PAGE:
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Just who is a director?

Aggrieved creditors, in looking to bring cases against company directors are, in the current economic climate, casting their nets ever wider. So just how big can that net get? There are essentially three categories of persons who could be directors of a company:

'De jure’ directors – these are the people you automatically assume are directors; they have been appointed as directors at Companies House and their names appear in the Annual Return and in the accounts.

 

‘De facto’ directors – whilst not technically appointed as such, these people ‘act as directors’; they perform the activities normally associated with directors, and/or participate in directing the company on an equal footing with the other directors, exerting real influence.

 

‘Shadow’ directors – these are the people who exert influence over the de jure and de facto directors. For example, suppose that you set up on offshore company, using nominee directors based overseas. Those overseas directors would be the de jure directors, but you (based back in sunny old England) would almost certainly be seen as a shadow director, so long as you’re the one who is ‘pulling the strings’ or, to be more formal, ‘controlling the board, without being formally appointed’.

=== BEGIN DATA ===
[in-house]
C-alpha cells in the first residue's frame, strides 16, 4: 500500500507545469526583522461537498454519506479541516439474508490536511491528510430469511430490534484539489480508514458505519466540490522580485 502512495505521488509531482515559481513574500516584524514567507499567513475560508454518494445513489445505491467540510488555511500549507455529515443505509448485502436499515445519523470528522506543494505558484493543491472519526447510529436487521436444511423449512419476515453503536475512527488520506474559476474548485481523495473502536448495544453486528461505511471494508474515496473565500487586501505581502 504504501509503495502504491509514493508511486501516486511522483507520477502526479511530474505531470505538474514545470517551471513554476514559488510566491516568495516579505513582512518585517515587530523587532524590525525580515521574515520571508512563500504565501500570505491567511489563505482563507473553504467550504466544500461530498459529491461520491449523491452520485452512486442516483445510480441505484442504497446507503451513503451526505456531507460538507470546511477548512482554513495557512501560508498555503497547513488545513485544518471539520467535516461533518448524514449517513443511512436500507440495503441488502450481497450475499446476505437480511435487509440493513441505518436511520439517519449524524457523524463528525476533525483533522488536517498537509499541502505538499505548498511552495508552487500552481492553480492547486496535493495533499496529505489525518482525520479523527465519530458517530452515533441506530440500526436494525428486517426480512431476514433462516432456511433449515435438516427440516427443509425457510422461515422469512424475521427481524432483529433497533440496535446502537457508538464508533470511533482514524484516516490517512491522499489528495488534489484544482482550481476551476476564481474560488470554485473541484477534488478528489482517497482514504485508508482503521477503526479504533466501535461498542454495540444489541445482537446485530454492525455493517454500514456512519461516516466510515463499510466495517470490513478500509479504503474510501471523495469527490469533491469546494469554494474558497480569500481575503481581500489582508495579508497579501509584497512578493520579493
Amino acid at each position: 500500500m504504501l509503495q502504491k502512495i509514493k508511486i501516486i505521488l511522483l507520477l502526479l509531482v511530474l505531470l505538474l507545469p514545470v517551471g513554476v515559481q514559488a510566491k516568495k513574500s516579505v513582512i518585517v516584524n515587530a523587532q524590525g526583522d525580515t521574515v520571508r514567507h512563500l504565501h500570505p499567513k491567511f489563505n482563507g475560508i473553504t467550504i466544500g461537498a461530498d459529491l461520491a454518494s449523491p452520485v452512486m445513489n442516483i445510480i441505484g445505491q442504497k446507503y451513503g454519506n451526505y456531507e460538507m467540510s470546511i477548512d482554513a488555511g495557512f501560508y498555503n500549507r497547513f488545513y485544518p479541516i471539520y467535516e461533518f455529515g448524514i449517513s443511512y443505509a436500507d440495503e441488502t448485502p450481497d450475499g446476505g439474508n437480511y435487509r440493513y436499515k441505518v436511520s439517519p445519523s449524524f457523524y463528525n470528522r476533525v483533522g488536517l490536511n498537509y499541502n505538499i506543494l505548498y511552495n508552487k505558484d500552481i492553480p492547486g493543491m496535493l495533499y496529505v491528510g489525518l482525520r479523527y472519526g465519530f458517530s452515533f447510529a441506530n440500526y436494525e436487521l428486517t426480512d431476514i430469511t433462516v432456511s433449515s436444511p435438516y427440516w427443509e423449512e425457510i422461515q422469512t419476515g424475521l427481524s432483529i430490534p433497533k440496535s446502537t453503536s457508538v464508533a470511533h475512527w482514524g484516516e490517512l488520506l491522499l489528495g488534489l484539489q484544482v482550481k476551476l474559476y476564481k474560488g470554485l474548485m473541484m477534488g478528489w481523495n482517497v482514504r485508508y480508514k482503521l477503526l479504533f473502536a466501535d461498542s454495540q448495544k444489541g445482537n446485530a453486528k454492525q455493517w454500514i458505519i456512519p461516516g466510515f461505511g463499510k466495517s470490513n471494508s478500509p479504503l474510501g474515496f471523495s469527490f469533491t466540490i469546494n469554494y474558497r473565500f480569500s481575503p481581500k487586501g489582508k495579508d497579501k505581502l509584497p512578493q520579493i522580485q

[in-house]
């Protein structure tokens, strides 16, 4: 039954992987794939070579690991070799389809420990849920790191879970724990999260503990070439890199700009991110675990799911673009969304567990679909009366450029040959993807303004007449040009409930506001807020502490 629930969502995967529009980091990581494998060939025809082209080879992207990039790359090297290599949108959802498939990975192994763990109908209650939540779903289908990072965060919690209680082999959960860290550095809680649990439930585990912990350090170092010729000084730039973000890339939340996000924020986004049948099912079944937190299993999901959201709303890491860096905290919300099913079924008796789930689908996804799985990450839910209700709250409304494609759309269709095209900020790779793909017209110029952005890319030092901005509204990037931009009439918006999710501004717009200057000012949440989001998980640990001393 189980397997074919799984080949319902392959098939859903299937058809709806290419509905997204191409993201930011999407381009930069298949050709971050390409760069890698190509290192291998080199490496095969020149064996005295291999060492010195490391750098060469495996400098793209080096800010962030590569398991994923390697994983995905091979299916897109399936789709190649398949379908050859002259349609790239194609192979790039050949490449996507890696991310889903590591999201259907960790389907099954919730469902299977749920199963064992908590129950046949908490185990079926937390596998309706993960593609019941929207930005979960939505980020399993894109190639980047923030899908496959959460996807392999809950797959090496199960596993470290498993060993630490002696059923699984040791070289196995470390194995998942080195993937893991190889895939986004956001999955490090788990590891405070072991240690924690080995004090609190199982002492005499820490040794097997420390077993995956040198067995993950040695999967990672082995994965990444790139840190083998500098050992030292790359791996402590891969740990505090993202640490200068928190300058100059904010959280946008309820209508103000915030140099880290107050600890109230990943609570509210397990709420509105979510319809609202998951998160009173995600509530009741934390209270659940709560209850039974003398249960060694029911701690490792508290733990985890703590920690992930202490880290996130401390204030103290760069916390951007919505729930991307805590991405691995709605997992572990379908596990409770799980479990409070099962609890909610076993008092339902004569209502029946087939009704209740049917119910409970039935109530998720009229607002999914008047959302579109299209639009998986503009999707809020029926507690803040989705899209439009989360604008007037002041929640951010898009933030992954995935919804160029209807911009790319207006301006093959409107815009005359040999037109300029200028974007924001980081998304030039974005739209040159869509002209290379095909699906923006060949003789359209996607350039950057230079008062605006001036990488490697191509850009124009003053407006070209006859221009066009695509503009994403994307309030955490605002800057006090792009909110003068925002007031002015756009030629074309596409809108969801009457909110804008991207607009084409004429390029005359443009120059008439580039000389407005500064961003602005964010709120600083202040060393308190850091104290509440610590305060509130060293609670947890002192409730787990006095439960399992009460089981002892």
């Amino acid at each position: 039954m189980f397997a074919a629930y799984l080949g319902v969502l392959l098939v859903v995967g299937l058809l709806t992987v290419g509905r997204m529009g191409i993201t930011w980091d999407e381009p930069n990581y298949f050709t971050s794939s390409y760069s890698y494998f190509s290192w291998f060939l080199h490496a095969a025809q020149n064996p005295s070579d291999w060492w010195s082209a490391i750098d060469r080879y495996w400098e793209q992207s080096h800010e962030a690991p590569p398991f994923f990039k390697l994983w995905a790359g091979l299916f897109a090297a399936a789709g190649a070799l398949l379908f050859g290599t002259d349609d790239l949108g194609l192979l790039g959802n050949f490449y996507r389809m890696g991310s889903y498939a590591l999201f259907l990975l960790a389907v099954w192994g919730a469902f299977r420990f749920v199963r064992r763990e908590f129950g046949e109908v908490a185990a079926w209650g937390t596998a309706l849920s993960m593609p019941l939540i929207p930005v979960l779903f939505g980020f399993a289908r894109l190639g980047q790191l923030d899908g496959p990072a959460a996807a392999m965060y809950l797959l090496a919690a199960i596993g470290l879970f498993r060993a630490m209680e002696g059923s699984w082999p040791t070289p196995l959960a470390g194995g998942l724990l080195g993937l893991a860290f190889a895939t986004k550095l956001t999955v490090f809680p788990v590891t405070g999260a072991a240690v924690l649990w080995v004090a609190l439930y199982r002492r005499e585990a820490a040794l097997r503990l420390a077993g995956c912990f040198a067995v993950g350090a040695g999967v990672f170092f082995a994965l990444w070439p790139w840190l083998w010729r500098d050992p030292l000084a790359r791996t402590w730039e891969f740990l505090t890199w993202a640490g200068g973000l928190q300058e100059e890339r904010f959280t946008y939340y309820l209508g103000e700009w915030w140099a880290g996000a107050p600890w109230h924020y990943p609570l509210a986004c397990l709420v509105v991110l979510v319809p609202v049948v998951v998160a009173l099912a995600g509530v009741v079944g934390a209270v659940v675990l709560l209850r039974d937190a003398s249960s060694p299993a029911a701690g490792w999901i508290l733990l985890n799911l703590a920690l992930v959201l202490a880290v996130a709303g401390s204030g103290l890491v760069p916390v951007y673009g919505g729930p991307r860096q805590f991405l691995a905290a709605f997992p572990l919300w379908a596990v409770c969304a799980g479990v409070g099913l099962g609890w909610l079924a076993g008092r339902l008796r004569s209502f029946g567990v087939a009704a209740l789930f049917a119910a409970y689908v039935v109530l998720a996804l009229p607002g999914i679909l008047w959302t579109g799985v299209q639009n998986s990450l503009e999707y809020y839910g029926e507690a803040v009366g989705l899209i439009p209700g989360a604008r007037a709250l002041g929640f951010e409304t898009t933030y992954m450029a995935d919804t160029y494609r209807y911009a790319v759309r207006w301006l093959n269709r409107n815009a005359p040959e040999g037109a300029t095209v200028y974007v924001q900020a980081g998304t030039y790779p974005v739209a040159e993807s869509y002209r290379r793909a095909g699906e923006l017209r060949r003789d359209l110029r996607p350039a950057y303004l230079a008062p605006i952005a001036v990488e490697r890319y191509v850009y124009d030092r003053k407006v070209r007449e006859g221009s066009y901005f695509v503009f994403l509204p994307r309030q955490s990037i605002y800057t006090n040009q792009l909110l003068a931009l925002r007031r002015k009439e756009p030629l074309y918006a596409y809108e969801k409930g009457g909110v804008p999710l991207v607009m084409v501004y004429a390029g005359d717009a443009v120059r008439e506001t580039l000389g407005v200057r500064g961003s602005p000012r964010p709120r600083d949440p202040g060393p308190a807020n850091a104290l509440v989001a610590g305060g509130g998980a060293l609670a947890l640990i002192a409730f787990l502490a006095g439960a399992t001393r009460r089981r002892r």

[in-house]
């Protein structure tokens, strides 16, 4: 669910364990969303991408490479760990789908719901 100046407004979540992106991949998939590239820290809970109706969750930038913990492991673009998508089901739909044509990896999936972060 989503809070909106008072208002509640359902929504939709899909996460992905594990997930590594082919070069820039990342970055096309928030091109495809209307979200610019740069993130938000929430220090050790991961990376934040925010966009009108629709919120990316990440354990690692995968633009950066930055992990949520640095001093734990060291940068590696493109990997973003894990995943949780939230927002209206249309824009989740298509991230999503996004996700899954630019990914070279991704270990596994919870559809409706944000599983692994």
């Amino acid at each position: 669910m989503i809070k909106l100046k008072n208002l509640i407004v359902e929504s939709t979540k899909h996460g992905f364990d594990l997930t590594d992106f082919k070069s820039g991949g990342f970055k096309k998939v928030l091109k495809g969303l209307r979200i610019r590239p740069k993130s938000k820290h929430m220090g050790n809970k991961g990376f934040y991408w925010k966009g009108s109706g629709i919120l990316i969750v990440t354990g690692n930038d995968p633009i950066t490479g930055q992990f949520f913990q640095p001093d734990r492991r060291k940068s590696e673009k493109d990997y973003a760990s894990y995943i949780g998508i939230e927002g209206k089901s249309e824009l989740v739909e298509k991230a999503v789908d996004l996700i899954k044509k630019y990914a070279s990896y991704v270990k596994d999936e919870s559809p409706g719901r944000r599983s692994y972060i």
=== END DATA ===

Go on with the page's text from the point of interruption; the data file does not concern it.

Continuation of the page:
Most of us are aware, broadly speaking, of the duties of directors – but we assume these only relate to the de jure variety. In fact, they also relate to the de facto type, too. Shadow directors’ duties are, broadly speaking, likely to apply only to those areas of the business in which they are directly involved. However, this is a grey area, and so even shadow directors should err on the side of caution and, perhaps, assume that they have the same duties as de jure directors.

 

Have a look at the small business portal website, bytestart.co.uk, for a good summary of the seven duties of directors, introduced in Companies Act 2006 and effective from 1 October 2008.

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